Big box retailer Wal-Mart is really trying to make it in the online world and they are letting it be known that they will not be bullied around. Apparently the company is warning various tech firms that if they want to keep business ties with the largest retailer in the world, they are advised to not run applications through Amazon’s cloud platform, Amazon Web Services. This has been confirmed by several tech firms, as told to the Wall Street Journal.
Wal-Mart, of course, aims to clarify: spokesperson Dan Toporek explained, in an email to the Wall Street Journal, “Our vendors have the choice of using any cloud provider that meets their needs and their customers needs. It shouldn’t be a big surprise that there are cases in which we’d prefer our most sensitive data isn’t sitting on a competitor’s platform.”
But while that might seem a bit harsh, it appears that Wal-Mart may not be the only company to feel this way. Other larger retailers are also making the request that service providers do not use AWS, too. Of course, Amazon has many conflicts of interest in this area business, as several of its competitors already use AWS.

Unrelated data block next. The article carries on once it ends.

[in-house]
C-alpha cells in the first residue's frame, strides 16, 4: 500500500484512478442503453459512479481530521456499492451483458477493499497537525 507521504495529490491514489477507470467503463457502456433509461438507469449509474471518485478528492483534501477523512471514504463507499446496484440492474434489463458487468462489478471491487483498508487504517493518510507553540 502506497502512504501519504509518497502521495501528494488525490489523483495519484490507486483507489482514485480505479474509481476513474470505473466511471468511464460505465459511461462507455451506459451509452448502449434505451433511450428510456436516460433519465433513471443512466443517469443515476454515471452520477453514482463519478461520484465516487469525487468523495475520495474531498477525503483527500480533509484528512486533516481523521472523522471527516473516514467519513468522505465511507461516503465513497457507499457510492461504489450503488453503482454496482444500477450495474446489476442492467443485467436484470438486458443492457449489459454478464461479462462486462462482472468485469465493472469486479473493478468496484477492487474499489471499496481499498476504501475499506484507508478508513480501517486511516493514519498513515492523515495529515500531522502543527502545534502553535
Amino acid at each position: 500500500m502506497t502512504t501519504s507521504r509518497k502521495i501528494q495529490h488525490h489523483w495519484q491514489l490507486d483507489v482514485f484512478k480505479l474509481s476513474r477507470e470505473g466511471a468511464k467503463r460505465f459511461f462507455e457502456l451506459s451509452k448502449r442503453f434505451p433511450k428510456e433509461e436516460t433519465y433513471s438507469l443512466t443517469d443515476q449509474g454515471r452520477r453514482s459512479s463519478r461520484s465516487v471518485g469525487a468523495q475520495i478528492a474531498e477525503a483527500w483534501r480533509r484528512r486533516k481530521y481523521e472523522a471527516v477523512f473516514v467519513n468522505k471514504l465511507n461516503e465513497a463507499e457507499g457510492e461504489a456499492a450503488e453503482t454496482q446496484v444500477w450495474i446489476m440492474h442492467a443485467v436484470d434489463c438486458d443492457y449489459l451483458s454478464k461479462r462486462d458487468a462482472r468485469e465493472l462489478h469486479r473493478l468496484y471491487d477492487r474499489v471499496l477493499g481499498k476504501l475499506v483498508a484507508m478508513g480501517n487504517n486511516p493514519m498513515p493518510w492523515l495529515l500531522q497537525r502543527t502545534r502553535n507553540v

And this is really still the beginning of the growing competition between Wal-Mart and Amazon. For example, Amazon just bought grocery retailer Whole Foods, which will give the online company an even bigger presence in the physical retail world. The move $13,7 billion move would, of course, help to strengthen Amazon’s Prime Pantry and AmazonFresh food delivery services. Wal-Mart, of course, has been working feverishly to build an online presence, particularly making an impact with their purchase of Jet.com.
So the race, as they say, is on.
Now, it is important to note that Wal-Mart does not actually directly compete with Amazon.com in terms of cloud storage space. After all, AWS is only about 10 percent of Amazon’s total revenue; though this aspect of the company continues to grow every year. But, if you look more deeply at the matter, telling companies that they cannot use AWS if they want to do business with Amazon will certainly hit Amazon right where it hurts.